Adultery, Blood, Guts and Samurai
BY RACHEL SALTZ

November 1, 2007

What happens when you cross Kabuki and punk rock? In “Drum of the Waves of Horikawa,” a co-production of the Theater of a Two-Headed Calf and the Here Arts Center, you get something loud (duh), lively and exploratory, but you also get a confused mishmash.
     An adaptation of Monzaemon Chikamatsu’s 1705 play, “Drum” has a simple story: A samurai’s wife, Otane, drinks too much sake and sleeps with another man while waiting for her absent husband to return. The indiscretion costs Otane her life and sets off a quest for vengeance.
     The director, Brooke O’Harra, who studied in Japan, obviously sees Kabuki’s conventions and stylizations as a way out of the prison house of theatrical realism. The same goes for punk, which in the company’s words, shares with Kabuki “an appetite for extreme attitude.” The music, by the talented Brendan Connelly, deftly negotiates between that extreme attitude and a more Japanese sound. It’s performed by a crack band of two drummers, a bass player (the excellent Tony Gedrich) and Mr. Connelly on keyboards. Mr. Connelly also acts as a kind of M.C., delivering chatty asides and inviting the audience to partake of cheap beer and sake.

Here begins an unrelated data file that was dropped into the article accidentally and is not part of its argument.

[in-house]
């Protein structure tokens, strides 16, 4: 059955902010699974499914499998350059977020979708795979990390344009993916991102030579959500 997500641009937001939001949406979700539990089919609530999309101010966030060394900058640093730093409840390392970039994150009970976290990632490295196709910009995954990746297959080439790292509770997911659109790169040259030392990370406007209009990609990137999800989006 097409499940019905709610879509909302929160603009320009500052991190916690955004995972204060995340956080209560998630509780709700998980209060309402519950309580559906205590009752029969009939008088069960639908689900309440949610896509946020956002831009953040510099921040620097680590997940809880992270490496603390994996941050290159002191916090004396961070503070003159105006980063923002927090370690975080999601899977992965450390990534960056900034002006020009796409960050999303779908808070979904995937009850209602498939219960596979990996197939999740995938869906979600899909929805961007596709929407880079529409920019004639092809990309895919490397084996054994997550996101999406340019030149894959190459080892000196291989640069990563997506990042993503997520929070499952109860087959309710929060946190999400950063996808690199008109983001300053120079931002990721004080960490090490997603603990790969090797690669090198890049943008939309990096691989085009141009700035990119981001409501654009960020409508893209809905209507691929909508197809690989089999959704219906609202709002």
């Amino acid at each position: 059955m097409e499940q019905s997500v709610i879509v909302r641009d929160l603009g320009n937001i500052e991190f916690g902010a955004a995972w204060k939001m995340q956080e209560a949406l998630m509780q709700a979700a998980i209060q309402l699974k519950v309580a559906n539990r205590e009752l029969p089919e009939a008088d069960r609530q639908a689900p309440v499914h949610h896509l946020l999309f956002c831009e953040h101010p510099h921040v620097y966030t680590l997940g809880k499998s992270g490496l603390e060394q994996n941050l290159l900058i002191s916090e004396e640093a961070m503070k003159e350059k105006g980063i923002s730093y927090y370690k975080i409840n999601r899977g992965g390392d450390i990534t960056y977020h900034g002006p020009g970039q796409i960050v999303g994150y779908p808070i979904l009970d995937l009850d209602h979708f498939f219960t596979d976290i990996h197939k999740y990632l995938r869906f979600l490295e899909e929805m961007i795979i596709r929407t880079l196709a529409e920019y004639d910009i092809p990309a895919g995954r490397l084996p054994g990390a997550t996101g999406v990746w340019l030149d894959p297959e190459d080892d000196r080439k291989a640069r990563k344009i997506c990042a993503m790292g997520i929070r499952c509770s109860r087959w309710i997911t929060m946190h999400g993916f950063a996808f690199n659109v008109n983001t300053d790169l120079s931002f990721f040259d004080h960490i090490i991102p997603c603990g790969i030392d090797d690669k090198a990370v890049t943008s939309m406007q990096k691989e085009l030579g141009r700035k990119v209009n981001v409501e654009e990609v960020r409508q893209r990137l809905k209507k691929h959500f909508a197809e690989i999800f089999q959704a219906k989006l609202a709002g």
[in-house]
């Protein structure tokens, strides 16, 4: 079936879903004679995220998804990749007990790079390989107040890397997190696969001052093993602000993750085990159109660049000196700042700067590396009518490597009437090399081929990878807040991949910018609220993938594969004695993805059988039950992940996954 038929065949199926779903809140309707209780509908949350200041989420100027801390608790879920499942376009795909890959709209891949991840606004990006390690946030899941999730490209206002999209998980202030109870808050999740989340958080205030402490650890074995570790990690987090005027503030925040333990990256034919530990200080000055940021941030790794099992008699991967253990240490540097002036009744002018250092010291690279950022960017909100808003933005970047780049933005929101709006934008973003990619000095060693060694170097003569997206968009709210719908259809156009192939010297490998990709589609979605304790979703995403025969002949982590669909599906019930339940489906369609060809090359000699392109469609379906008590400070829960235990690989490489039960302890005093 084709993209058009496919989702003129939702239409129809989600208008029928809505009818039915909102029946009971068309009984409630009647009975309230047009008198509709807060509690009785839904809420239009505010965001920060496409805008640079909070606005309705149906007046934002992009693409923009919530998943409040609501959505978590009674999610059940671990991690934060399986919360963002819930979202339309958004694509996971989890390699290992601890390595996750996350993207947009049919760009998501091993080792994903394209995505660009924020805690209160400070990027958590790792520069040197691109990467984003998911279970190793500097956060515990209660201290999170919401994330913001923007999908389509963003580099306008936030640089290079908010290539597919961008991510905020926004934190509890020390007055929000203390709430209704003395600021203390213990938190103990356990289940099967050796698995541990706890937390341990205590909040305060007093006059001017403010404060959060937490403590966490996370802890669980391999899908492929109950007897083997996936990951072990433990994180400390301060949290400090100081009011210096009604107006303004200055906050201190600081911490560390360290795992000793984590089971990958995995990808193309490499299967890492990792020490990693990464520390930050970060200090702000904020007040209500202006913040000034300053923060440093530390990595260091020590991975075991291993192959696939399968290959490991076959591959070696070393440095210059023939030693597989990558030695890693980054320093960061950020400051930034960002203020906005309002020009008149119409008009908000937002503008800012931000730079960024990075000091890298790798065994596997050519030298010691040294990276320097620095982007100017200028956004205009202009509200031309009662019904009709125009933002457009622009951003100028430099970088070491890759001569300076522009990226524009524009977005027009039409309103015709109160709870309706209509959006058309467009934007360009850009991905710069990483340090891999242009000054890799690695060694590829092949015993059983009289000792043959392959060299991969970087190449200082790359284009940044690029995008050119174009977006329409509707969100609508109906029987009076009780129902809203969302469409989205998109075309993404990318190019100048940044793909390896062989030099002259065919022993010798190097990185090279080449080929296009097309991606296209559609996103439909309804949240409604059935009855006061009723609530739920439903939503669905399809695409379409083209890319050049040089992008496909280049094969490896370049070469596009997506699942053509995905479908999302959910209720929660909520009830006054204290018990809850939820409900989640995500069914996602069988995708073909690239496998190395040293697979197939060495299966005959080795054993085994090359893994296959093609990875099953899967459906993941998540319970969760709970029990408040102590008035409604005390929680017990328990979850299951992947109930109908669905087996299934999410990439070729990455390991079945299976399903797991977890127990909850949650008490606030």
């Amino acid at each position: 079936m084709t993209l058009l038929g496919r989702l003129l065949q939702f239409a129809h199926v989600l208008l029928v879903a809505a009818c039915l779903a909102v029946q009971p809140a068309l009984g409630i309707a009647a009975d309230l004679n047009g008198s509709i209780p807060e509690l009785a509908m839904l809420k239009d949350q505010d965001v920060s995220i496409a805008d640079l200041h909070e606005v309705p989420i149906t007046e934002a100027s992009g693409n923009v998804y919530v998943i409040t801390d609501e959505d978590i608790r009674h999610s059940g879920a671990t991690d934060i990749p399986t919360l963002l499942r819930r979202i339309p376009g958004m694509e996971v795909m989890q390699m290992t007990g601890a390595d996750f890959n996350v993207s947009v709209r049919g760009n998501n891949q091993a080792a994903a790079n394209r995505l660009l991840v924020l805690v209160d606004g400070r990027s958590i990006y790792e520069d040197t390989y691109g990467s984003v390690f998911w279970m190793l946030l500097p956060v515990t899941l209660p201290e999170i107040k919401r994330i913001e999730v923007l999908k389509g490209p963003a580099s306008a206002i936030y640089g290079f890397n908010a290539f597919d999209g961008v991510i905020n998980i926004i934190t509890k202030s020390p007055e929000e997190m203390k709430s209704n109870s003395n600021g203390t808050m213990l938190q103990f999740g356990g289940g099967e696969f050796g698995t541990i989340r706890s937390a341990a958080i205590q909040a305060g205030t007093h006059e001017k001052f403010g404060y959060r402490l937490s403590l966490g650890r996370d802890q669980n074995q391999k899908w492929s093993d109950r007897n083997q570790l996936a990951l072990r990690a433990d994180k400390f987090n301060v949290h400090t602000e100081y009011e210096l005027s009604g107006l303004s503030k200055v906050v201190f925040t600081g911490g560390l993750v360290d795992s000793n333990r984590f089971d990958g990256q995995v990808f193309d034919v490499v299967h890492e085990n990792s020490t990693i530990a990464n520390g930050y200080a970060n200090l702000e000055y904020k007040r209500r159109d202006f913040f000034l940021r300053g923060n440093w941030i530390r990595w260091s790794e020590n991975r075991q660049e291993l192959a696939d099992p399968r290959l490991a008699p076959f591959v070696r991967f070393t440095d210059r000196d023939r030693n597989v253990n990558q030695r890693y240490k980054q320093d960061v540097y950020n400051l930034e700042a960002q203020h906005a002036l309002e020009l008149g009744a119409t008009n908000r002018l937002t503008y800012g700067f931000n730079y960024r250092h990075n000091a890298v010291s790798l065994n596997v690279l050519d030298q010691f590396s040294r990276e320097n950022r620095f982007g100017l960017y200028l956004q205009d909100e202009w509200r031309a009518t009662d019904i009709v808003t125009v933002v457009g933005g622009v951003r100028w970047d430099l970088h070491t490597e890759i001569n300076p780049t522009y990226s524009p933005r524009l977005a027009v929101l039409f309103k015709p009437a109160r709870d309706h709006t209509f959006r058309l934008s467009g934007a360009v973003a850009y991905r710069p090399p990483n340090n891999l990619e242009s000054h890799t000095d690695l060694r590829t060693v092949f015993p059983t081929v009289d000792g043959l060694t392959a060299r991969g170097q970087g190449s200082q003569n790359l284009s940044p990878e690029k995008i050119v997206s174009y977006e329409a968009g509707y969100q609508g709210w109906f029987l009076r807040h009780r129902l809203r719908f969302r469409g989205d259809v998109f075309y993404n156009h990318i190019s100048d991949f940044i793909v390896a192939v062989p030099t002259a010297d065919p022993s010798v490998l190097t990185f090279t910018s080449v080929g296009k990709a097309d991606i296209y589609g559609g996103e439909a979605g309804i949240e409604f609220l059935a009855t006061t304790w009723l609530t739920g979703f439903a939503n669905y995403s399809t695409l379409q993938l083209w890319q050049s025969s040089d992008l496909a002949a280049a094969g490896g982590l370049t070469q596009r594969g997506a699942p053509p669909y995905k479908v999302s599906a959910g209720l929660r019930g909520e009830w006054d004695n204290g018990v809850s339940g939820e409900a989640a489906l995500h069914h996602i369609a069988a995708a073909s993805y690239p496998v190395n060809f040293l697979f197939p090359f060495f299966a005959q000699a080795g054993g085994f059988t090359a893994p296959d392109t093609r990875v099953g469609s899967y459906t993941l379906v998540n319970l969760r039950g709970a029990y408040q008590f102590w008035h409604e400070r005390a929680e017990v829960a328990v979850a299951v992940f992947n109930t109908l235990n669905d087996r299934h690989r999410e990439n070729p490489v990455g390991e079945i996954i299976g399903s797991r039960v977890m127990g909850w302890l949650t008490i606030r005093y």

The actors try hard, but only the agile Jess Barbagallo, as Eesogay Yougayman, a samurai who tries to seduce Otane, succeeds in wedding punk energy to Kabuki. But that name! All the male characters have been saddled with sound-alike monikers. Isobe Yukaemon becomes Eesogay Yougayman; Otane’s husband, Ogura Hikokuro, is Ogah Hecouldkillyou; and so on.
     There’s probably a point about gender and feminism here, but each time one of these silly names is spoken, the titters fly. That’s a problem: Too much is played for laughs. The punk spirit keeps things light and fast, but mostly works at cross purposes with Chikamatsu’s play, which seems more burlesqued than illuminated by the encounter. Otane’s fate barely registers, nor does the samurai code that demands her death.
     Still, there are things to admire in this production. The witty set, by Peter Ksander, looks like a boxing ring, its ropes held up by toilet plungers. And the painted-cardboard costume of Bunrocker, Otane’s son (he’s also her brother, but never mind), liberates whoever puts it on. Yet the uniting of punk and Kabuki doesn’t really help our understanding of either. It remains a marriage of convenience — Ms. O’Harra’s.